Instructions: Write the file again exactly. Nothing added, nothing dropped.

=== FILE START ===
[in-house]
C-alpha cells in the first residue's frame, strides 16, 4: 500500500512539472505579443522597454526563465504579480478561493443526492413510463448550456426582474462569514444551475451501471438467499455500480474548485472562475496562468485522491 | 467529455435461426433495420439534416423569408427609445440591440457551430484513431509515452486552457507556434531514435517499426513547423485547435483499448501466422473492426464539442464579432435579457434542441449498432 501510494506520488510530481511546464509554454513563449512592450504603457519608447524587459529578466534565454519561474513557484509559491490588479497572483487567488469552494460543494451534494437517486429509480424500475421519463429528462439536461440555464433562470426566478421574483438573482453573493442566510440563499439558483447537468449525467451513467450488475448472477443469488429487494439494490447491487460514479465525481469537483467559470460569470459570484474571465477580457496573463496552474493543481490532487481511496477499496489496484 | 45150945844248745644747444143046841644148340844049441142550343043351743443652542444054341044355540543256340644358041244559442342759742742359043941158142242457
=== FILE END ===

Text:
[in-house]
C-alpha cells in the first residue's frame, strides 16, 4: 500500500512539472505579443522597454526563465504579480478561493443526492413510463448550456426582474462569514444551475451501471438467499455500480474548485472562475496562468485522491 | 467529455435461426433495420439534416423569408427609445440591440457551430484513431509515452486552457507556434531514435517499426513547423485547435483499448501466422473492426464539442464579432435579457434542441449498432 501510494506520488510530481511546464509554454513563449512592450504603457519608447524587459529578466534565454519561474513557484509559491490588479497572483487567488469552494460543494451534494437517486429509480424500475421519463429528462439536461440555464433562470426566478421574483438573482453573493442566510440563499439558483447537468449525467451513467450488475448472477443469488429487494439494490447491487460514479465525481469537483467559470460569470459570484474571465477580457496573463496552474493543481490532487481511496477499496489496484 | 45150945844248745644747444143046841644148340844049441142550343043351743443652542444054341044355540543256340644358041244559442342759742742359043941158142242457